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Kyrgyz Madrasah Principals To Lose Licenses

Up to 92 percent of the country's madrasah headmasters could lose their teaching licenses as a result of greater enforcement of regulations passed in 2014.

BISHKEK -- Nearly all principals of Islamic schools in Kyrgyzstan will not be certified in 2016 because they lack a diploma for higher education on religion.

Abdulla Asrankulov, the chairman of Kyrgyzstan's Religious Certification Commission, told RFE/RL on February 23 that as many as 92 percent of the country's madrasah headmasters would lose their teaching licenses as a result of greater enforcement of regulations passed in 2014.

Asrankulov also said the State Commission on Religious Issues will recommend that Kyrgyzstan's grand mufti fire madrasah principals who do not have diplomas for university-level religious studies or from officially recognized religious universities.

Of 101 madrasahs in Kyrgyzstan, 72 have registered their teachers for the certification process that begins on February 24.

The measures passed in 2014 require all Islamic-school teachers to regularly undergo certification in order to regulate Islamic schools and prevent extremists from teaching at madrasahs.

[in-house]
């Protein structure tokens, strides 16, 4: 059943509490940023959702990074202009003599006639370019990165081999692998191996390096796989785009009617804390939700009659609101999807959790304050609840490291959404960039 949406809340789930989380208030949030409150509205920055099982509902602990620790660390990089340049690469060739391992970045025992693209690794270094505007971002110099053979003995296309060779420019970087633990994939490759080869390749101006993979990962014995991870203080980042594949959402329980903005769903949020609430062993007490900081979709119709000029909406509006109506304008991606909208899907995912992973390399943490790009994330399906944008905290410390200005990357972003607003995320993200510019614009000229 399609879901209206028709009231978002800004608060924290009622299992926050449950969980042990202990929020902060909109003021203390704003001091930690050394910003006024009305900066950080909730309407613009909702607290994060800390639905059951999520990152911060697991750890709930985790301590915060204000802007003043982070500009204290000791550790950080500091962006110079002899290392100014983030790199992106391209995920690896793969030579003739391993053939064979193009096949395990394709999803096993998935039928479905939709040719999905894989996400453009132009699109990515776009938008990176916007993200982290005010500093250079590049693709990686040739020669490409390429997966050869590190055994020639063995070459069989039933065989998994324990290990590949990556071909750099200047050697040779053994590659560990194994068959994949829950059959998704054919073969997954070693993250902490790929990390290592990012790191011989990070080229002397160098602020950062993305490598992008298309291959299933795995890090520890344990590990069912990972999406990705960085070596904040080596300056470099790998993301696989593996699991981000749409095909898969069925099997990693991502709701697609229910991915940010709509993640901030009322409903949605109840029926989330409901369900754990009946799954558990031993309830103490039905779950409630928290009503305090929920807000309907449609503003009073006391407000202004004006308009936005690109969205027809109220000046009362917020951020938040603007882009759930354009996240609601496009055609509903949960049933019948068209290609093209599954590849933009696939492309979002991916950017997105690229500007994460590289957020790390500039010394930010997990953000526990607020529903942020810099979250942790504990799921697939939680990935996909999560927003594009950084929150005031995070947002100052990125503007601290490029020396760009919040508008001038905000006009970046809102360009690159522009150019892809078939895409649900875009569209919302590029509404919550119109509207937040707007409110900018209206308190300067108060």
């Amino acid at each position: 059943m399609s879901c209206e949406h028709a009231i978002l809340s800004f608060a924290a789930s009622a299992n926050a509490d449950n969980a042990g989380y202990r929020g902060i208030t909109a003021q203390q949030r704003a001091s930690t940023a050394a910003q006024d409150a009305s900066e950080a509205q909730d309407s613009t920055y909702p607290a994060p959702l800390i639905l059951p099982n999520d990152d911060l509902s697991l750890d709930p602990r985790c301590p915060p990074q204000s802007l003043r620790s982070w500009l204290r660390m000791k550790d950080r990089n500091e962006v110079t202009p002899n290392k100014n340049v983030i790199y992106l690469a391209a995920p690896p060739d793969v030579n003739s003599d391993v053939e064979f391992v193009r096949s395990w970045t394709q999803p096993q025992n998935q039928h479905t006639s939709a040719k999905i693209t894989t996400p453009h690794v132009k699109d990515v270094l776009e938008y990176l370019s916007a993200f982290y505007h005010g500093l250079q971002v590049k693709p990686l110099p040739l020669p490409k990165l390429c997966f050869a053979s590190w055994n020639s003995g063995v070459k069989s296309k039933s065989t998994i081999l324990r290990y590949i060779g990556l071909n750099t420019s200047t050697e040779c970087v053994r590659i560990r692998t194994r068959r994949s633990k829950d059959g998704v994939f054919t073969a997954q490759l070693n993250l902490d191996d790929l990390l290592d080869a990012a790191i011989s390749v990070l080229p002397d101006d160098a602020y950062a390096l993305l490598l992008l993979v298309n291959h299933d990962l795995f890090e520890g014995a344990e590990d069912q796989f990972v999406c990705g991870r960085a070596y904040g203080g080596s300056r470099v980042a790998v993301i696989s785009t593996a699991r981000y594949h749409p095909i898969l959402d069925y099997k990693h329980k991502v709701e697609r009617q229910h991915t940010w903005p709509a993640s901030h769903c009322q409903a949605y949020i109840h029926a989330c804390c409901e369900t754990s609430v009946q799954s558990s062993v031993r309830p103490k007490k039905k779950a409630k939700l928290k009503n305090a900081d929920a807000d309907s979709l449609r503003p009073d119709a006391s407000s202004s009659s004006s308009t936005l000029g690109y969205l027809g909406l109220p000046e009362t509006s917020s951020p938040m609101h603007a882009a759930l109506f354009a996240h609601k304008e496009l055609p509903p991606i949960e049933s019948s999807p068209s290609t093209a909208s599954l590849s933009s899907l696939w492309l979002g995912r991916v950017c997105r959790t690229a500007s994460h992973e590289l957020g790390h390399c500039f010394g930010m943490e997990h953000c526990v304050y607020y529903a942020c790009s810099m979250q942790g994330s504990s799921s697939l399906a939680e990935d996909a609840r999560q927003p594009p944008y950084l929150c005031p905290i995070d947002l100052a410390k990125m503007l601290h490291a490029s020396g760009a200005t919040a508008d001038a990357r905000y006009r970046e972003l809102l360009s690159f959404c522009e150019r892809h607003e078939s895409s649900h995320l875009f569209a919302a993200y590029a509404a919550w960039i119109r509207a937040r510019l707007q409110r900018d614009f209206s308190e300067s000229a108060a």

It was not immediately clear how many teachers were likely to fail the certification process.

In 2012, Kyrgyz security officials accused the country's highest religious authority -- the Muftiyat -- of illegally sending Kyrgyz children to religious schools in Bangladesh, where teachers allegedly propagated extremist views of the Tablighi Jamaat movement.

Kyrgyz authorities' efforts to increase control over religious schools coincided with the rise of Islamic radicalism across the country.

In recent months, Kyrgyz authorities carried out counterterrorist operations in which alleged Islamic extremists were killed or detained.

Several convicted Islamists who had escaped from prison, as well as at least four police officers and prison guards, were killed in counterterrorist operations from July to October in Bishkek.

Kyrgyz officials have also expressed concern over the hundreds of young Kyrgyz nationals who are believed to have joined Islamist State militants in the Middle East.

In mid-January, Kyrgyz Interior Ministry said that more than 30 Kyrgyz nationals were killed while fighting alongside Islamist militants in Syria and Iraq in 2015.